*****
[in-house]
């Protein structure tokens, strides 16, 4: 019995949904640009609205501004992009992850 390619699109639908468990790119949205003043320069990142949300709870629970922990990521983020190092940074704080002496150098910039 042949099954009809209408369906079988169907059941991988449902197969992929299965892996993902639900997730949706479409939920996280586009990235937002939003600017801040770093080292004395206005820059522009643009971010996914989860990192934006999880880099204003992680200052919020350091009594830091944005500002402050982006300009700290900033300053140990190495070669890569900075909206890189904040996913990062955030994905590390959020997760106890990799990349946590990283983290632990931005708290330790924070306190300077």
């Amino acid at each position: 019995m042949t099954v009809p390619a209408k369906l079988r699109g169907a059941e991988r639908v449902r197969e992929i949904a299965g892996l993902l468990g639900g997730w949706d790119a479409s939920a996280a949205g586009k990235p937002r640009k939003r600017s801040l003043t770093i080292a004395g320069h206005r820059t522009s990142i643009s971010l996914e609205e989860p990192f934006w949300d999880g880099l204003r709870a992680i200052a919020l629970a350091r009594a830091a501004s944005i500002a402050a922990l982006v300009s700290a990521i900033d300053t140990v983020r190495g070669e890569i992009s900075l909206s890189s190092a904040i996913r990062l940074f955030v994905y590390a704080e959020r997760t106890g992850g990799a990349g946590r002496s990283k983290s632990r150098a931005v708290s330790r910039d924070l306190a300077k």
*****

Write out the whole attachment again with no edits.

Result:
[in-house]
């Protein structure tokens, strides 16, 4: 019995949904640009609205501004992009992850 390619699109639908468990790119949205003043320069990142949300709870629970922990990521983020190092940074704080002496150098910039 042949099954009809209408369906079988169907059941991988449902197969992929299965892996993902639900997730949706479409939920996280586009990235937002939003600017801040770093080292004395206005820059522009643009971010996914989860990192934006999880880099204003992680200052919020350091009594830091944005500002402050982006300009700290900033300053140990190495070669890569900075909206890189904040996913990062955030994905590390959020997760106890990799990349946590990283983290632990931005708290330790924070306190300077």
């Amino acid at each position: 019995m042949t099954v009809p390619a209408k369906l079988r699109g169907a059941e991988r639908v449902r197969e992929i949904a299965g892996l993902l468990g639900g997730w949706d790119a479409s939920a996280a949205g586009k990235p937002r640009k939003r600017s801040l003043t770093i080292a004395g320069h206005r820059t522009s990142i643009s971010l996914e609205e989860p990192f934006w949300d999880g880099l204003r709870a992680i200052a919020l629970a350091r009594a830091a501004s944005i500002a402050a922990l982006v300009s700290a990521i900033d300053t140990v983020r190495g070669e890569i992009s900075l909206s890189s190092a904040i996913r990062l940074f955030v994905y590390a704080e959020r997760t106890g992850g990799a990349g946590r002496s990283k983290s632990r150098a931005v708290s330790r910039d924070l306190a300077k």